I was intrigued by my visit to The Oven and returned a few nights ago when some colleagues stood me up for dinner at the nearby Sushi Wasabi. The place was packed, and my wife and I waited 30 minutes to be seated. This time, I ordered the fresh mozzarella cheese appetizer, which according to the menu is "made right this minute." I asked the waitress what that statement meant, and she explained that they take mozzarella curds and knead them in hot water when a customer places an order. As someone who is struggling to make homemade mozz, let me say that the hardest part of making mozz is getting to the point where you have good curds. Starting with curds is cheating! I wonder they really make mozz from scratch, e.g., from milk and rennet, or if they leave the hardest part to someone else. That said, the mozz was pretty tasty, and I wish my own mozz turned out as nice.
The pizza itself was a disappointment. On my prior visit, both of the pizzas I tried didn't have tomatoes on them, so I was looking forward to a nicely sauced pizza. I ordered the smoked portobello pizza. However, as Abatardi noted, they sauce their pizzas very lightly. So lightly that I couldn't taste it. Also, I couldn't pick up any smoky notes in the mushrooms. It tasted like an ordinary mushroom pizza.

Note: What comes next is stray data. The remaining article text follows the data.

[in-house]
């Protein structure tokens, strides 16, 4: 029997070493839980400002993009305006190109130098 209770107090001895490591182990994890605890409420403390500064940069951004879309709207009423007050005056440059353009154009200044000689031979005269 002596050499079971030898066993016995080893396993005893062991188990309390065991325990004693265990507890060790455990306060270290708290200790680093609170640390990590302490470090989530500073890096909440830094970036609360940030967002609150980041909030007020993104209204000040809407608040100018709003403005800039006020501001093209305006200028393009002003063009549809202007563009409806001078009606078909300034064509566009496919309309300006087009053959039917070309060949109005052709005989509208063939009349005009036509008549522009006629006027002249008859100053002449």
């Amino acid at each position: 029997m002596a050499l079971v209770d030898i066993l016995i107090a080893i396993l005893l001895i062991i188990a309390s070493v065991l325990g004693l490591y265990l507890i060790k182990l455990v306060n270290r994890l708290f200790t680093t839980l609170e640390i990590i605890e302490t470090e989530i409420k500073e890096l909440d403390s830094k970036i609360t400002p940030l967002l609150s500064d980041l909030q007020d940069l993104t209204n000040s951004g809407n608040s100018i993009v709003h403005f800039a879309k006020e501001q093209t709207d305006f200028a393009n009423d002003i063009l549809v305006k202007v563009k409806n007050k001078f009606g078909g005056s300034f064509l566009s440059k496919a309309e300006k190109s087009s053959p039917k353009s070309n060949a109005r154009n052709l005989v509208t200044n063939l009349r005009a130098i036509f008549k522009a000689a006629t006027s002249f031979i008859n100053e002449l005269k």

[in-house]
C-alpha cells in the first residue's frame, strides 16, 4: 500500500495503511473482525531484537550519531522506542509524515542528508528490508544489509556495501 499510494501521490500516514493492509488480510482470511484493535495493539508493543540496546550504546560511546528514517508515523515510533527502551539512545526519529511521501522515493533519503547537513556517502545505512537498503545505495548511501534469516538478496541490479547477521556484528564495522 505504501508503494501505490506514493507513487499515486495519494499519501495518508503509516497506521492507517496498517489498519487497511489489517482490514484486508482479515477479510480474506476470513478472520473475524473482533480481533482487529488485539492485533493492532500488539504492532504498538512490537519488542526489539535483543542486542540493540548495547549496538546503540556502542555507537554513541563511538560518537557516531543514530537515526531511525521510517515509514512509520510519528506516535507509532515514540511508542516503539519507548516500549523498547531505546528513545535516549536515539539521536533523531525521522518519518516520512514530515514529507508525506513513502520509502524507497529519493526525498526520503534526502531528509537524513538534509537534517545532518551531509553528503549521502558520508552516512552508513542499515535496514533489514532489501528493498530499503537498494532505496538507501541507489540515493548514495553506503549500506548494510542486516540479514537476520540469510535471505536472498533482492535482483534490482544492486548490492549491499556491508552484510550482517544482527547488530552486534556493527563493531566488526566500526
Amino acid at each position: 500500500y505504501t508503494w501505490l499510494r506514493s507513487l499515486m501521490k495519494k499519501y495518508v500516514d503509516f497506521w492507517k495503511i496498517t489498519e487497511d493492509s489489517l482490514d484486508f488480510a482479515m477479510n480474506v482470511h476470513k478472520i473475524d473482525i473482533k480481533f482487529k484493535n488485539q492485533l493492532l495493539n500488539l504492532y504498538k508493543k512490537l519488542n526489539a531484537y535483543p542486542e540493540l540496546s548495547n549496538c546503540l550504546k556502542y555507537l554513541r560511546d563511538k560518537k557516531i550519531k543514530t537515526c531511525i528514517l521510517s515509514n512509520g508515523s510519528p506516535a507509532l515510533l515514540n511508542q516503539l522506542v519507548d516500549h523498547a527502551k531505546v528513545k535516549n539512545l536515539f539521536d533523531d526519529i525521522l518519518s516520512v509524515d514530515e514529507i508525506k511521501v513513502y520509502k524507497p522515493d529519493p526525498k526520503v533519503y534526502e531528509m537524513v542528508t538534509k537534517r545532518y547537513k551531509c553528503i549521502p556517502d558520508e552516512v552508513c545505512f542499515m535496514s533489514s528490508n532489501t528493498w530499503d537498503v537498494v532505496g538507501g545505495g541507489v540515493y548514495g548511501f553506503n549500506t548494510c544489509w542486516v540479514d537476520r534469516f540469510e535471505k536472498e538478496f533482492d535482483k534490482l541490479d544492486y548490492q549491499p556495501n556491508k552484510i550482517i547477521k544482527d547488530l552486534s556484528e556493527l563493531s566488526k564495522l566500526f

My wife had the oven roasted vegetable salad, which was merely ok.
I think that grouping The Oven and Protos together is appropriate. The best pizzas at both places are non-traditional. At The Oven, I think that the bbq chicken pizza is the best option. At Protos, I like the bacon and pineapple pizza with honey-chipotle sauce. Both restaurants have carefully chosen wine lists. The pizzas have similar textures, although my recollection is that Protos' crust is crispier. Both places use the technique of individually wrapping dough balls in plastic. I have to wonder how long dough prep takes.
In the past few months, I have been fortunate enough to try out a number of well regarded pizzerias in DC, L.A., Portland, and Las Vegas. My top 5 favorites are, in no particular order: Moroni Bros. (unknown place in DC), Ken's Artisan Pizza, 2 Amys, Settebelo, and Mozza. In February I'll be trying out some of the elite pizzerias in NYC (UPN, Luzzos), and I hope this trip helps me recalibrate my standards for high end pizza.
When compared to the places I've tried in other places, Denver's pizza scene is pretty bad. I think that I have to give the nod for the best pizza to Via Baci, which serves a respectable Neapolitan pie. The first time I visited, they had a brochure that said that they used Caputo 00 flour, San Marzano tomatoes, and homemade mozz. A few months ago they reworked their menu to focus on pasta, but the the pizza was still pretty good.